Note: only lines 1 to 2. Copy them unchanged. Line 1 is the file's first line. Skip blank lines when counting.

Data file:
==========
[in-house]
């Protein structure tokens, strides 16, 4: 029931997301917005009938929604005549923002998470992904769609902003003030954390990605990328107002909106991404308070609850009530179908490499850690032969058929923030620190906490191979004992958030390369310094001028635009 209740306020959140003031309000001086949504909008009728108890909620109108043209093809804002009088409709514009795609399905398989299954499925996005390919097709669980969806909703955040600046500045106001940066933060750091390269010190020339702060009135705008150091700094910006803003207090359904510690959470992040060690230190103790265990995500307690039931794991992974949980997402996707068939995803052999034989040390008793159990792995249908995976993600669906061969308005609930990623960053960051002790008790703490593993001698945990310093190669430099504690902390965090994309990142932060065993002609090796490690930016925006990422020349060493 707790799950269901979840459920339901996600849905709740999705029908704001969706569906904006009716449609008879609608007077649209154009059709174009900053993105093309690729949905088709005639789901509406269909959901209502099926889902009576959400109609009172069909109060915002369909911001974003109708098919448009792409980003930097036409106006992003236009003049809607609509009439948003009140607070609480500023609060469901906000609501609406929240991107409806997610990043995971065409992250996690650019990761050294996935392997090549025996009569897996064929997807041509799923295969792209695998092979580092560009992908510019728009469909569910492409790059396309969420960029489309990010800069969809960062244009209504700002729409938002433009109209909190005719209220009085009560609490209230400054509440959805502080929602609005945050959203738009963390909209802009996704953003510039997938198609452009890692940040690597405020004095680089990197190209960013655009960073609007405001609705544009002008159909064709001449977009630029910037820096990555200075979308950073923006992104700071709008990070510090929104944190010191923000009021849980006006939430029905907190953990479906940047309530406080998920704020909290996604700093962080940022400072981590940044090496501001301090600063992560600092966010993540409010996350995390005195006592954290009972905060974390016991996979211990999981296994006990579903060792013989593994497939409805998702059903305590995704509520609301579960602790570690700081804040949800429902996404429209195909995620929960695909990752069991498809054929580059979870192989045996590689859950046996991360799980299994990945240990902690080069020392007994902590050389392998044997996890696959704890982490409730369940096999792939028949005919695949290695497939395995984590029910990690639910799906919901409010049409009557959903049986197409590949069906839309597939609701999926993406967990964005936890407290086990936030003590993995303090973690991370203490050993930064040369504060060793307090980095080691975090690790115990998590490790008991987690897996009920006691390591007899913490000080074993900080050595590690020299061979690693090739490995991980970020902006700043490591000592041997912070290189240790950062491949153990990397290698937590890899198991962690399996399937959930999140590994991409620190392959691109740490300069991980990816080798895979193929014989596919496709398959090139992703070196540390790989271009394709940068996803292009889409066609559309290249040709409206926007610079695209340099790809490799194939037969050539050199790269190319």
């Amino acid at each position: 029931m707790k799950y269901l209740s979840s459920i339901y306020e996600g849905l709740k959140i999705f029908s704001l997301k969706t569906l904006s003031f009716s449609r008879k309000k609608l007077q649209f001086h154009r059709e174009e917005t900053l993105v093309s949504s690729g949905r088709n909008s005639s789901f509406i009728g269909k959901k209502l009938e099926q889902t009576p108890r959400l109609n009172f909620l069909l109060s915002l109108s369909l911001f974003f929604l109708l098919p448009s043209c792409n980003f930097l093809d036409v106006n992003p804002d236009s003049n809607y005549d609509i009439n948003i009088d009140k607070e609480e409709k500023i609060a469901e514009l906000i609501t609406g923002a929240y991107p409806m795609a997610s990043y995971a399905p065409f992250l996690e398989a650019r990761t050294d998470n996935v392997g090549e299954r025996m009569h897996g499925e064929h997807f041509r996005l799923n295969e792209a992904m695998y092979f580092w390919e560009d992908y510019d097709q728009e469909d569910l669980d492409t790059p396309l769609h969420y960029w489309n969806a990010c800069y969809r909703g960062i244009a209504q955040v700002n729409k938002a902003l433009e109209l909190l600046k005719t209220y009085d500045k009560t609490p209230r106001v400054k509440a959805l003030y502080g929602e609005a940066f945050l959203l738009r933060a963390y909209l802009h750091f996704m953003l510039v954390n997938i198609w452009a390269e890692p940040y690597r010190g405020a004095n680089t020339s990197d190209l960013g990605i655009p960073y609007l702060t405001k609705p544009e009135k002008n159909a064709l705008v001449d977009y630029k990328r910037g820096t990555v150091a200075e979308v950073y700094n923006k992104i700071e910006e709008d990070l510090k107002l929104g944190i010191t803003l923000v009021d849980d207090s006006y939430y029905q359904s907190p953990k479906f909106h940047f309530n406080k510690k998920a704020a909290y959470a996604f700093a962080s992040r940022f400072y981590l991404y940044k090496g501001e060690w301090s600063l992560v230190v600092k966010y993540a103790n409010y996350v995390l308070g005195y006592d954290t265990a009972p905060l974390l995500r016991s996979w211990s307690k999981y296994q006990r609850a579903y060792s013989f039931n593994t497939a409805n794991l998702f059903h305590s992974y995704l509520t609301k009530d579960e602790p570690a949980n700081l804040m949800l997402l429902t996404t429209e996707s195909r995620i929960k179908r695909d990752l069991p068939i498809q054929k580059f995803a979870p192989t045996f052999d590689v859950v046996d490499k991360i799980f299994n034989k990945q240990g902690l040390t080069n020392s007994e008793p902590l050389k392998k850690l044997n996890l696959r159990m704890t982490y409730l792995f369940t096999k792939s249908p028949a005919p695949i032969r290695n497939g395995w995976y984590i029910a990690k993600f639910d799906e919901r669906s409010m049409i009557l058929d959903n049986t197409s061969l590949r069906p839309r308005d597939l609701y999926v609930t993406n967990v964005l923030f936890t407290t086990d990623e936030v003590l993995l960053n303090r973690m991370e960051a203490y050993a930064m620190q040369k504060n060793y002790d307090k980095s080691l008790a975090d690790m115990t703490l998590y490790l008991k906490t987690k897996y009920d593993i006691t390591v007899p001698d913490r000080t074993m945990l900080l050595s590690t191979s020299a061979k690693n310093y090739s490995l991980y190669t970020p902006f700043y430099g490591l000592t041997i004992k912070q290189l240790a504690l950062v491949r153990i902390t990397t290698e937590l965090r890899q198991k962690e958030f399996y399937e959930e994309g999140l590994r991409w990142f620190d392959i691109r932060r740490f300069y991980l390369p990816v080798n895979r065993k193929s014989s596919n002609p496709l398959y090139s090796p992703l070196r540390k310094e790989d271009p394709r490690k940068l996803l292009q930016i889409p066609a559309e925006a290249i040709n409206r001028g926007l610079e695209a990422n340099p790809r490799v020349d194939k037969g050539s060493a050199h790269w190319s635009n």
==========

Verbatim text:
[in-house]
């Protein structure tokens, strides 16, 4: 029931997301917005009938929604005549923002998470992904769609902003003030954390990605990328107002909106991404308070609850009530179908490499850690032969058929923030620190906490191979004992958030390369310094001028635009 209740306020959140003031309000001086949504909008009728108890909620109108043209093809804002009088409709514009795609399905398989299954499925996005390919097709669980969806909703955040600046500045106001940066933060750091390269010190020339702060009135705008150091700094910006803003207090359904510690959470992040060690230190103790265990995500307690039931794991992974949980997402996707068939995803052999034989040390008793159990792995249908995976993600669906061969308005609930990623960053960051002790008790703490593993001698945990310093190669430099504690902390965090994309990142932060065993002609090796490690930016925006990422020349060493 707790799950269901979840459920339901996600849905709740999705029908704001969706569906904006009716449609008879609608007077649209154009059709174009900053993105093309690729949905088709005639789901509406269909959901209502099926889902009576959400109609009172069909109060915002369909911001974003109708098919448009792409980003930097036409106006992003236009003049809607609509009439948003009140607070609480500023609060469901906000609501609406929240991107409806997610990043995971065409992250996690650019990761050294996935392997090549025996009569897996064929997807041509799923295969792209695998092979580092560009992908510019728009469909569910492409790059396309969420960029489309990010800069969809960062244009209504700002729409938002433009109209909190005719209220009085009560609490209230400054509440959805502080929602609005945050959203738009963390909209802009996704953003510039997938198609452009890692940040690597405020004095680089990197190209960013655009960073609007405001609705544009002008159909064709001449977009630029910037820096990555200075979308950073923006992104700071709008990070510090929104944190010191923000009021849980006006939430029905907190953990479906940047309530406080998920704020909290996604700093962080940022400072981590940044090496501001301090600063992560600092966010993540409010996350995390005195006592954290009972905060974390016991996979211990999981296994006990579903060792013989593994497939409805998702059903305590995704509520609301579960602790570690700081804040949800429902996404429209195909995620929960695909990752069991498809054929580059979870192989045996590689859950046996991360799980299994990945240990902690080069020392007994902590050389392998044997996890696959704890982490409730369940096999792939028949005919695949290695497939395995984590029910990690639910799906919901409010049409009557959903049986197409590949069906839309597939609701999926993406967990964005936890407290086990936030003590993995303090973690991370203490050993930064040369504060060793307090980095080691975090690790115990998590490790008991987690897996009920006691390591007899913490000080074993900080050595590690020299061979690693090739490995991980970020902006700043490591000592041997912070290189240790950062491949153990990397290698937590890899198991962690399996399937959930999140590994991409620190392959691109740490300069991980990816080798895979193929014989596919496709398959090139992703070196540390790989271009394709940068996803292009889409066609559309290249040709409206926007610079695209340099790809490799194939037969050539050199790269190319």